I am trying to recover my FreePBX login name and password that was created ages ago. My office has setup the system a long time ago and no one really thought to fiddle with the web interface until recently when something needs to be reconfigured.
Trouble is, no one remembers the user-id and password!
We have root access to the system as well as physical access, but most of us are Linux-illterate. So any guidance would be appreciated.
Ideally, the method should not reset the entire system, but just give us the user/id passwords. Reason is that we do not want to disrupt the existing system in place, as well as permissions granted to each user.
Would be grateful for some assistance.
Well answering this is not a simple and straight forward thing as we don’t know how your system is configured to know if it is secured via Apache or if it has been re-configured to use the user database (at which point it could be anything that was picked and setup).
If it was using apache the default user is maint. Which you could have found by reading a little of the documentation.
To change it’s password do (Again in the documentation):
htpasswd /usr/local/apache/passwd/wwwpasswd maint
This is of course assuming you are using a CentOS distribution.
This is a Linux system and there is NOT a way to get passwords. They are stored as encripted hash keys to stop this from happening to begin with. That’s why it’s considered a secure system.
Since you have root access you can reset them though.
Thank you for your email. I thank you for your patience as I’m not a full-time IT administrator and am actually helping out in this process in the company since there is no other person suitable. Hence my knowledge may not be up to scratch, especially considering that I’m Linux-illterate.
I am not able to tell if FreePBX is secured by Apache or “configured to use the user database” but I have navigated to /usr/local and there is no /apache directory within. Does this mean that my FreePBX is secured by that user database thing?
I have also tried using my root user-id and password to enter the Web Configuration Page but that failed too. So I’m not quite sure if it is indeed secured by the user database.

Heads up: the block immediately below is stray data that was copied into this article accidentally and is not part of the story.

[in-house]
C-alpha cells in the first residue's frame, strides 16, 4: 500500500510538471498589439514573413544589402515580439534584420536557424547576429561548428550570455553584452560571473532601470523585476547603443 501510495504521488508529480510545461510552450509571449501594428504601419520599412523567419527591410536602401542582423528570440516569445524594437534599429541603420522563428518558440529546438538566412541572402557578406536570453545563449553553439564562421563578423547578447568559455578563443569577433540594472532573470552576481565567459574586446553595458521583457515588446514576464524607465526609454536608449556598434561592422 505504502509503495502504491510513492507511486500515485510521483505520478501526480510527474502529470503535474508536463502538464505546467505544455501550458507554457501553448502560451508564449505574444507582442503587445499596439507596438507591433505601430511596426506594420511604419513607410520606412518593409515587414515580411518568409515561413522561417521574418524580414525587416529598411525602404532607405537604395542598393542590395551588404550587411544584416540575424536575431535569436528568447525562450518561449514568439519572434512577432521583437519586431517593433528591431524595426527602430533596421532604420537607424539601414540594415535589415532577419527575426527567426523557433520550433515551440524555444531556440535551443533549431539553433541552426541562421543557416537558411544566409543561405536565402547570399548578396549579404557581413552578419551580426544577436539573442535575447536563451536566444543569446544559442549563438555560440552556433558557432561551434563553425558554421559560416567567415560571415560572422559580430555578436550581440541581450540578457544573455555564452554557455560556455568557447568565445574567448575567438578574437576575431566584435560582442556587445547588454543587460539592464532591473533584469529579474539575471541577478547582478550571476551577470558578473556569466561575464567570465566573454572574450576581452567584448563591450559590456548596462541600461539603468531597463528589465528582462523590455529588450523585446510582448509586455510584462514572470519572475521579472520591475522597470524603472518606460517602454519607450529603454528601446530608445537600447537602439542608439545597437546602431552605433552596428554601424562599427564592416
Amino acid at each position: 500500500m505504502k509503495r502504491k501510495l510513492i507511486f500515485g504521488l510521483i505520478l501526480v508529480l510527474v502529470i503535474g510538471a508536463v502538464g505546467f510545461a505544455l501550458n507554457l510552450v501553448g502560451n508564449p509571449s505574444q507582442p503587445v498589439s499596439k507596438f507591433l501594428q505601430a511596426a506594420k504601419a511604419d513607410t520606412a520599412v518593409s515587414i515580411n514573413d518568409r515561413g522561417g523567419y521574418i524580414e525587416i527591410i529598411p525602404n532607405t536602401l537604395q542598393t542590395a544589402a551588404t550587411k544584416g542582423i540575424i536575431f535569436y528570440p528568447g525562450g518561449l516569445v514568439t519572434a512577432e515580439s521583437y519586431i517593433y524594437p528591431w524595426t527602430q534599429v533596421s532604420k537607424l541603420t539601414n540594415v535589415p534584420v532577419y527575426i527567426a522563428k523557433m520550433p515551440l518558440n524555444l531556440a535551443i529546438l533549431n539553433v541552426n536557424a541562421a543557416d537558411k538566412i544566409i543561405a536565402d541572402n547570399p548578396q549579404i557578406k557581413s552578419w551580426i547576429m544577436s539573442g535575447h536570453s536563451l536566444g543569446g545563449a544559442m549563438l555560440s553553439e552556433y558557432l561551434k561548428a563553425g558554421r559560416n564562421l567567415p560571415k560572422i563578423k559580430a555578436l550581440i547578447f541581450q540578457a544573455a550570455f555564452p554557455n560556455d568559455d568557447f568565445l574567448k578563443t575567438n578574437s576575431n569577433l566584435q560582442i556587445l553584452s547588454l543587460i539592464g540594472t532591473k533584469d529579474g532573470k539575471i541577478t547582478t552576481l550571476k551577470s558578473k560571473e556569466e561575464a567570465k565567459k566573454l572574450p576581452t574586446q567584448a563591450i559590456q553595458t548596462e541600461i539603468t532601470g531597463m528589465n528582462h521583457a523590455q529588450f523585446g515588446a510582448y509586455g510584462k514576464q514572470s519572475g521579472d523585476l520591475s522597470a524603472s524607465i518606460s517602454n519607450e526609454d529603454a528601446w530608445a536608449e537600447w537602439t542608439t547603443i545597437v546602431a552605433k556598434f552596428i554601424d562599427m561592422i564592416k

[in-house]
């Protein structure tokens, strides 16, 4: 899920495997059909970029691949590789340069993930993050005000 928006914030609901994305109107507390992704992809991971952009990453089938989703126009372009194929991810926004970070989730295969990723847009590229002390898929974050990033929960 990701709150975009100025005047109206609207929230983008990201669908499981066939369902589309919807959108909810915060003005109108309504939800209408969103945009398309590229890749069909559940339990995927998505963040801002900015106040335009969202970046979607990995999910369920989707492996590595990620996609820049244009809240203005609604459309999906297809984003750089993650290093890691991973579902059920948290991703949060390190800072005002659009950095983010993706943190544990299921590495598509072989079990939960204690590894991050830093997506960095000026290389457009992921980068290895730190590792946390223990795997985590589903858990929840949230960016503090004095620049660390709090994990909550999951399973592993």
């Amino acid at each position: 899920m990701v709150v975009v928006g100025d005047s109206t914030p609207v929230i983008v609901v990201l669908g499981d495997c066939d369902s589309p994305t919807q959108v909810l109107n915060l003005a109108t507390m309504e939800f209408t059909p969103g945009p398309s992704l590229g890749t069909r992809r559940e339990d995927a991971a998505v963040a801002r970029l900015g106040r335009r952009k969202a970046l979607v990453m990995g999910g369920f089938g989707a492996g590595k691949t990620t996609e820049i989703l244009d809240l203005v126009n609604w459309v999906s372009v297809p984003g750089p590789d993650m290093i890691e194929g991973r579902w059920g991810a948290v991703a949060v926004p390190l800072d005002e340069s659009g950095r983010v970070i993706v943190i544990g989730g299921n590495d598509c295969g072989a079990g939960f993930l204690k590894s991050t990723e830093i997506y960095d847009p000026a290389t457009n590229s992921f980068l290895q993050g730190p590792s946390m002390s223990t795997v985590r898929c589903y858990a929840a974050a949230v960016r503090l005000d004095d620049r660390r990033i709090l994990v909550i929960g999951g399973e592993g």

Finally, although there is no apache directory in /usr/local, there are a couple of apache directories scattered throughout the system, such as /usr/libexec and /etc/webmin to name a few Not sure if it helps.
Oh yes one last thing, I think it should be a CentOS setup because plugging in a monitor to the system shows me a CentOS login.
if you have webmin install on the standard port (10000) try your root / password
For freepbx access try maint / passw0rd (zero not O)
If it is set to use the database then webmin can be used to change the password if need be (you can do via the cmd line as well)
the file /etc/amportal.conf
look for this …
AUTHTYPE: authentication type to use for web admin
If type set to ‘database’, the primary AMP admin credentials will be the AMPDBUSER/AMPDBPASS above
valid: none, database
if set to none look for this…
find the http conf files and see if they have been edited to use a user / password for the web root
I’ve checked and found the following:
maint/passw0rd does not work
AUTHTYPE is set to database.
On a separate note, I noticed that there is no values for AMPDBUSER or AMPDBPASS referred to in the comment line just above that line “the primary AMP admin credentials will be the AMPDBUSER/AMPDBPASS above”
Now that we know it reads from a database, can I open that database to take a look?
The default login for freepbx on the database is (I think)
admin / password
“On a separate note, I noticed that there is no values for AMPDBUSER or AMPDBPASS referred to in the comment line just above that line “the primary AMP admin credentials will be the AMPDBUSER/AMPDBPASS above””
Well looking does no good as the password is hashed
You can just change it using webmin.
It has been a LONG time since I used webmin for this but it is not hard.
as for the conf file users those are for asterisk to use not you.
stock file below
AMPDBUSER: the user to connect to the database named ‘asterisk’
AMPDBENGINE: the type of database to use
AMPDBPASS: the password for AMPDBUSER
AMPENGINE: the telephony backend engine to use
AMPMGRUSER: the user to access the Asterisk manager interface
AMPMGRPASS: the password for AMPMGRUSER